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December 5, 2017
By Jason Hayman
I'm the research manager at a major IT services and staffing organization. My professional passion—the reason I come to work every day—is managing our team’s fantasy football league.
Just kidding … maybe.
Actually, I love that I get to learn so much about tech, I have mountains of proprietary data to play with, I talk to people helping implement varied IT projects every day and part of my job requirement is reading a lot of fascinating (ahem) research about IT. Because when you think about it, IT departments are on the forefront of world-altering changes coming at our tiny little ball faster than everything that came before.
So from my precarious perch as a research manager, I’d like to offer my five predictions for 2018. Or, as I like to call it, The Year Before the Robot Apocalypse.
Most enterprises are further away from a full-scale artificial intelligence revolution than the media hype would have you believe. Anyone who tells you The Next Big thing is about to change everything right away hasn’t lived through an ERP implementation and seen how deadline-shattering and painful systems integration can be.
But this won't stop enterprises from snapping up the limited supply of available AI talent. We saw this phenomenon a few years ago when new tech giants like Facebook starting grabbing all the talented developers they could find—before there were even projects to work on. The thought of getting Amazoned is making traditional enterprises jumpy, and they’re anxious to get their footing before the next disruption catches up with them.
The talent ware has already begun. Top-tier machine learning and artificial intelligence PhDs who also know how to code have found themselves (quite profitably) in the middle of NFL-style bidding wars. Machine learning engineers and data scientists will see their stock rise, as well, and I think software engineers plus anyone who knows their way around an algorithm are next.
I think these newer trends will bolster a classic skill set: enterprise architecture. There are lots of moving parts to make IoT and AI work: enormous data warehouses or expensive cloud options, computing bandwidth increases, systems integration at a level unheard of. And it all needs a tech architecture that's flexible enough to pivot with all the unknown change coming. Plus, someone has to figure out how to do it as economically as possible. In short, enterprise architects, gear up: Someone’s about to realize how critical your skills are.
The off-shoring of labor—already declining in fields like end user support—will fall further. U.S. companies are already facing stricter H-1B requirements, such as a higher burden of proof that candidates’ titles accurately reflect their skills. Political factors like negative public (i.e., customer) perceptions of offshoring and the uncertainty around H-1B caps and immigration standards have also made it riskier for companies to rely on this labor source.
This may actually help the near-shore market, either with companies taking advantage of outsourced labor in cheaper U.S. locations or close international neighbors, particularly Canada.
Talent shortages and the cost of IT labor mean that the people leading IT workforce planning—whether that’s IT leaders or HR—are going to become a lot more flexible about their staff portfolios. Instead of trying to hold workforce portfolios to certain percentages of contract, FTE and SOW, leaders will be granted more flexibility to choose whatever works from a variety of options, including contract labor, internal development, apprenticeship programs, setting up new work locations based on the availability of talent, plus, of course, hiring and contracting.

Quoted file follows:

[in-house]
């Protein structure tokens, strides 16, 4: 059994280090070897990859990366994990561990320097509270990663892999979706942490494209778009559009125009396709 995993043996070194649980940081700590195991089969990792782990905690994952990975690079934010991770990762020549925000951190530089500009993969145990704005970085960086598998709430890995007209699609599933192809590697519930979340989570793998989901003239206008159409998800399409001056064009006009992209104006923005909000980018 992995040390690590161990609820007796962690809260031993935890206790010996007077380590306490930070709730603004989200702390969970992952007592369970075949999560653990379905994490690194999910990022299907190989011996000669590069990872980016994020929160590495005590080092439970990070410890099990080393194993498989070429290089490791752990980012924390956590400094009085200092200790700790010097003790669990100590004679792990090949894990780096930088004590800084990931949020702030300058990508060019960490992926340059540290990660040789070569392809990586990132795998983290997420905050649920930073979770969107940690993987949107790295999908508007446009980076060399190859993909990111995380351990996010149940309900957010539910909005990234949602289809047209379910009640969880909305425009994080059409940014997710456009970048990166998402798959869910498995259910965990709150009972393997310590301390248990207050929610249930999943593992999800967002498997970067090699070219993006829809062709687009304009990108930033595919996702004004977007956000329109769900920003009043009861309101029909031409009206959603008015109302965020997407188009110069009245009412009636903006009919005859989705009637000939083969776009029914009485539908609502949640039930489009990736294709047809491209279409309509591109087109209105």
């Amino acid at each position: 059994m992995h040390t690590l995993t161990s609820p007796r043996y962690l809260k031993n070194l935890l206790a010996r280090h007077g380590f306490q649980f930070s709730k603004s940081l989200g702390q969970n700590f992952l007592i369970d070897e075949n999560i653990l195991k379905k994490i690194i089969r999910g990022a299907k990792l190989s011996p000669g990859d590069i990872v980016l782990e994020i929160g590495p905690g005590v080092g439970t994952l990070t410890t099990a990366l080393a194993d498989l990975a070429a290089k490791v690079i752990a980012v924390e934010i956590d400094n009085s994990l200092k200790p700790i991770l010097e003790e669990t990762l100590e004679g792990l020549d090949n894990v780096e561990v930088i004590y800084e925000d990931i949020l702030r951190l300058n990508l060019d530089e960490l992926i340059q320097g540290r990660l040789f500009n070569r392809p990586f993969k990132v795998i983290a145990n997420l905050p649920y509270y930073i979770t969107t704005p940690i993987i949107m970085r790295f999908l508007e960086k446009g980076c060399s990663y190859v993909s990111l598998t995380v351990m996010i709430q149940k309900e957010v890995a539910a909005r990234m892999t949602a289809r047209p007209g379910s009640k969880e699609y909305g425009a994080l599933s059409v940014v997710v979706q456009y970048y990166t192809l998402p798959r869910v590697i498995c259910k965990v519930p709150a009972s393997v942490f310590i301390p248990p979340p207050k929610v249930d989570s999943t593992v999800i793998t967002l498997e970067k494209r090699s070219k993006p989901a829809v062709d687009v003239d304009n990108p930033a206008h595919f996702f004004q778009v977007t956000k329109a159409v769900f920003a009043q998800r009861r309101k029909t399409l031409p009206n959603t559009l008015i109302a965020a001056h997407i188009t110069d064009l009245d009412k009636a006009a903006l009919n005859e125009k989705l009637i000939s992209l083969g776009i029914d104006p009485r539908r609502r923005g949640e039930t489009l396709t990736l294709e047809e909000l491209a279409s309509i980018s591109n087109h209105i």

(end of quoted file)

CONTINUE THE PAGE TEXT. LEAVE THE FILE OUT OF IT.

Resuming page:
Gartner recently told IT leaders to start investing in AI, IoT and InfoSec in the coming year. But really, AI and IoT are probably not going to disrupt most businesses that soon. With IoT, there have been very successful limited-use cases, but it’s incredibly hard to scale the programs, especially when organizations have neither the computing bandwidth nor the data analytics expertise to harness IoT’s capabilities.
With artificial intelligence, the immediate challenge is simple: How do you make or save enough money to justify the extraordinary investment you’d make as an AI early adopter? Furthermore, how quickly can you create the organizational change needed to integrate AI into people’s jobs and mindsets? It behooves IT leaders to start thinking about these challenges, but AI disruption probably isn’t breathing down your neck quite yet. But it will be soon enough.
One place AI is likely to start making a difference sooner than later is in workforce development. It feels like I have this conversation every day: a manager is having trouble locating a Java developer and they don’t know why. I look at the job description and see everything from SDN to Hadoop in the required skills section. It’s clear to me that the pace of change has left employers in the dark about what they need, and it’s compounding the already significant shortage of talent.
As talent shortages and the pace of tech change force organizations to become more sophisticated about workforce development, augmented intelligence can help. New AI applications will help large enterprises identify in-house talent they could use better, create candidate success profiles, and develop in-house talent so it’s ready to fill new skills needs as they arise. Just imagine the implications to lineup optimization in fantasy football.
I’d bet my house on it. Well, maybe just my firstborn.
Thoughts? Comments? I’d love to hear your perspective. Leave me a message in the comments.